America: The Best Country in the World at Being Last -- How Can We Change That?
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Like you and other Americans, I love my country, its wonderful people, its boundless energy, its creativity in so many fields, its natural beauty, its many gifts to the world, and the freedom it has given us to express ourselves. So we should all be angry, profoundly angry, when we consider what has happened to our country and what that neglect could mean for our children and grandchildren.
How can we gauge what has happened to America in the past few decades and where we stand today? One way is to look at how America now compares with other countries in key areas. The group of twenty advanced democracies—the major countries of the Organisation for Economic Co-operation and Development (OECD), including the United Kingdom, France, Germany, Japan, the Nordic countries, Canada, and others—can be thought of as our peer nations. Here’s what we see when we look at these countries. To our great shame, America now has
• the highest poverty rate, both generally and for children;
• the greatest inequality of incomes;
• the lowest social mobility;
• the lowest score on the UN’s index of “material well-being of children”;
• the worst score on the UN’s Gender Inequality Index;
• the highest expenditure on health care as a percentage of GDP, yet all this money accompanied by the highest infant mortality rate, the highest prevalence of mental health problems, the highest obesity rate, the highest percentage of people going without health care due to cost, the highest consumption of antidepressants per capita, and the shortest life expectancy at birth;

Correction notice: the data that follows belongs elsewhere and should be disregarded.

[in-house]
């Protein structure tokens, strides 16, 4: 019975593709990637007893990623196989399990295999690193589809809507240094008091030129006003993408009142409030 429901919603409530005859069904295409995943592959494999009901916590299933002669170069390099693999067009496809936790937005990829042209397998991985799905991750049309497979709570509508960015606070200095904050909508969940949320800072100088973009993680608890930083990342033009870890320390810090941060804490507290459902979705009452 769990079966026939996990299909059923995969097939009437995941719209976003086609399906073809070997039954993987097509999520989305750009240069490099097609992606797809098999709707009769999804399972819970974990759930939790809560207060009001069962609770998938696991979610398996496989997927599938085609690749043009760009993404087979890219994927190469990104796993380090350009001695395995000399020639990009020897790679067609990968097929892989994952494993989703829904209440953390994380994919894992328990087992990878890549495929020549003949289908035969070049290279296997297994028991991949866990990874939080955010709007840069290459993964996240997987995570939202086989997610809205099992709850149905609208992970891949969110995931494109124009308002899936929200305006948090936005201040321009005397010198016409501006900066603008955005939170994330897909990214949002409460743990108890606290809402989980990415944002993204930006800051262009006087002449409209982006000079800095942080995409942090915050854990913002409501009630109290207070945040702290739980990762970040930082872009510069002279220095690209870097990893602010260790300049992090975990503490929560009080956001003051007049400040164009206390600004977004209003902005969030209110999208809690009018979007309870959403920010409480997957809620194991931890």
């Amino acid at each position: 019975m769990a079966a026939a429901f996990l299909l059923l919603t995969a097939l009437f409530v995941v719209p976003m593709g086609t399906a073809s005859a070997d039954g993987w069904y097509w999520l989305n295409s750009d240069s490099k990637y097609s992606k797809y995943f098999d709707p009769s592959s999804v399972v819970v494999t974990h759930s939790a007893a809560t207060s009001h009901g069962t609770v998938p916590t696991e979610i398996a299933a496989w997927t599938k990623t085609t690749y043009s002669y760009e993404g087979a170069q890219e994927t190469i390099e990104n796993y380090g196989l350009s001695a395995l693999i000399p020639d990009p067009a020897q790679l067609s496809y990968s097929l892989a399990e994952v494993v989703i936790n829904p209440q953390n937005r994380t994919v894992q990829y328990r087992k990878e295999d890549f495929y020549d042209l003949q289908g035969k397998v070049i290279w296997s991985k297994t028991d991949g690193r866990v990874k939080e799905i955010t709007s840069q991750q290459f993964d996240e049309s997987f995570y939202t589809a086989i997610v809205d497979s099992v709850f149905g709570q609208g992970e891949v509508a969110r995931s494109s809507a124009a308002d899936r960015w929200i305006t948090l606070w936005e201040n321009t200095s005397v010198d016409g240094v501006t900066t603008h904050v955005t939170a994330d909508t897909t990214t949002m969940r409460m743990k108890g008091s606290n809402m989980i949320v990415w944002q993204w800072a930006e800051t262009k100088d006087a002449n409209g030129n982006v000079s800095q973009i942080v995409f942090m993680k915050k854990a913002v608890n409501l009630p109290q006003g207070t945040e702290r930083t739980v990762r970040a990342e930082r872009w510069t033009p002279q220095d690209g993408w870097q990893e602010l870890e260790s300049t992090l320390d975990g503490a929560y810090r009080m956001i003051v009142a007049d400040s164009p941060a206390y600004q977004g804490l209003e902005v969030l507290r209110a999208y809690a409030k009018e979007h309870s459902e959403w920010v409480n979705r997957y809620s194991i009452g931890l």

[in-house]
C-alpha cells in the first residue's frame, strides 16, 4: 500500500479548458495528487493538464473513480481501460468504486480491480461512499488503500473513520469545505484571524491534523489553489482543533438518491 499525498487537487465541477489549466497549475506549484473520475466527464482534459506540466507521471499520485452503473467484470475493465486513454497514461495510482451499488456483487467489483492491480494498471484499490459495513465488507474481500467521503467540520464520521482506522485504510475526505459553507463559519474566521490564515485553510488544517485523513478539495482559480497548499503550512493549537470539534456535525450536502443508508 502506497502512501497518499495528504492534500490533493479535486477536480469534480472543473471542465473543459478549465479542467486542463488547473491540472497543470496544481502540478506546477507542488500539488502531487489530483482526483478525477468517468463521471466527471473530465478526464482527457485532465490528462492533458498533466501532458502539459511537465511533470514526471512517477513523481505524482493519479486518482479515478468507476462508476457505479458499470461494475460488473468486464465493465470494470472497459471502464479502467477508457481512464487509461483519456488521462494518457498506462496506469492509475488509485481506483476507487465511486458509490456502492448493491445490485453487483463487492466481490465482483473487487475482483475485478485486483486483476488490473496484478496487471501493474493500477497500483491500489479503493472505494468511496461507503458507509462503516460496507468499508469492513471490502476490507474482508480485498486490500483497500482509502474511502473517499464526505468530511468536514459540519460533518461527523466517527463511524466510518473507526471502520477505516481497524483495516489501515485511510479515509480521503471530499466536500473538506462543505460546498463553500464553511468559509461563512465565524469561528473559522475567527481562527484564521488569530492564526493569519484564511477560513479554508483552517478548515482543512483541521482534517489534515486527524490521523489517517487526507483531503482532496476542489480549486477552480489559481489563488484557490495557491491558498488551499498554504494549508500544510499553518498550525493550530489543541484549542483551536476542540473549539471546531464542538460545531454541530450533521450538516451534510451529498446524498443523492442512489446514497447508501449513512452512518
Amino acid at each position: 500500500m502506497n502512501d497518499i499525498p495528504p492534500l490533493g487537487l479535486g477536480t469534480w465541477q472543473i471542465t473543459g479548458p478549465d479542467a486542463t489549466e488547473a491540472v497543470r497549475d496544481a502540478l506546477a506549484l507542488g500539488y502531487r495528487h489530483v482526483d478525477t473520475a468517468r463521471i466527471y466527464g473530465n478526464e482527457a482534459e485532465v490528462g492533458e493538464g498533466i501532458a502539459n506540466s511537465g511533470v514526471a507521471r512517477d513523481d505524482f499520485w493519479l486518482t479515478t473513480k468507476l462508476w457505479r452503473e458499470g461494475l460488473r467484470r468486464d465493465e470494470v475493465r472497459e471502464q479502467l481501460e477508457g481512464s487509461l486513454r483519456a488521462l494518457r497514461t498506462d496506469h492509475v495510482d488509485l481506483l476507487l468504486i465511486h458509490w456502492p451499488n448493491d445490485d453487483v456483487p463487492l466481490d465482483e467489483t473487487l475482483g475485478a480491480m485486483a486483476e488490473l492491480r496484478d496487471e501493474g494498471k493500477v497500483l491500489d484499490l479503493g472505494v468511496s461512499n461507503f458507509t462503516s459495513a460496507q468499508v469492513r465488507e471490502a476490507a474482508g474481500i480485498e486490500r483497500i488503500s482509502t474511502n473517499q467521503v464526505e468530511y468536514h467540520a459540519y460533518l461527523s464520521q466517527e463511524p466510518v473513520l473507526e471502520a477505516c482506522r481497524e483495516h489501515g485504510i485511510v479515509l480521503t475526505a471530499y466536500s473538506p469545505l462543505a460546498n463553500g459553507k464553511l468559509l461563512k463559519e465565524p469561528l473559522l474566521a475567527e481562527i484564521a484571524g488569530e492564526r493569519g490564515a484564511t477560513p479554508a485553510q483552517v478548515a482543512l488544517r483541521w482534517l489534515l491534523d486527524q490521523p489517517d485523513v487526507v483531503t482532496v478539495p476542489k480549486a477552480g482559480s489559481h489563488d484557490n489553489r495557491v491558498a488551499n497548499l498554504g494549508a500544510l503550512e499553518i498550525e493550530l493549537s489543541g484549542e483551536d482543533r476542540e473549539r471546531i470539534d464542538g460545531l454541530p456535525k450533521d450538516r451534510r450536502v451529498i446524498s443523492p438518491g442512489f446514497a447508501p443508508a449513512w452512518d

• the next-to-lowest score for student performance in math and middling performance in science and reading;
• the highest homicide rate;
• the largest prison population in absolute terms and per capita;
• the highest carbon dioxide emissions and the highest water consumption per capita;
• the lowest score on Yale’s Environmental Performance Index (except for Belgium) and the largest ecological footprint per capita (except for Denmark);
• the lowest spending on international development and humanitarian assistance as a percentage of national income (except for Japan and Italy);
• the highest military spending both in total and as a percentage of GDP; and
• the largest international arms sales.
Our politicians are constantly invoking America’s superiority and exceptionalism. True, the data is piling up to confirm that we’re Number One, but in exactly the way we don’t want to be—at the bottom.
These deplorable consequences are not just the result of economic and technological forces over which we have no control. They are the results of conscious political decisions made over several decades by both Democrats and Republicans who have had priorities other than strengthening the well-being of American society and our environment. Many countries, obviously, took a different path—one that was open to us as well.
I wish that were all the bad news. Unfortunately, international comparisons only give us a glimpse of what we now face. They miss many of the most important challenges, including in the critical areas of social conditions, national security, and politics. I will spare you the litany of environmental bad news; most of you have already heard it.
When it comes to social conditions, it’s important to recognize that nearly 50 million Americans now live in poverty—one in six. If you’re in poverty in America, you’re living on less than $400 per week for a family of four. Poverty is the bleeding edge of a more pervasive American shortcoming—massive economic insecurity. About half of American families now live paycheck to paycheck, are financially fragile, and earn less than needed to cover basic living expenses, let alone save for the future.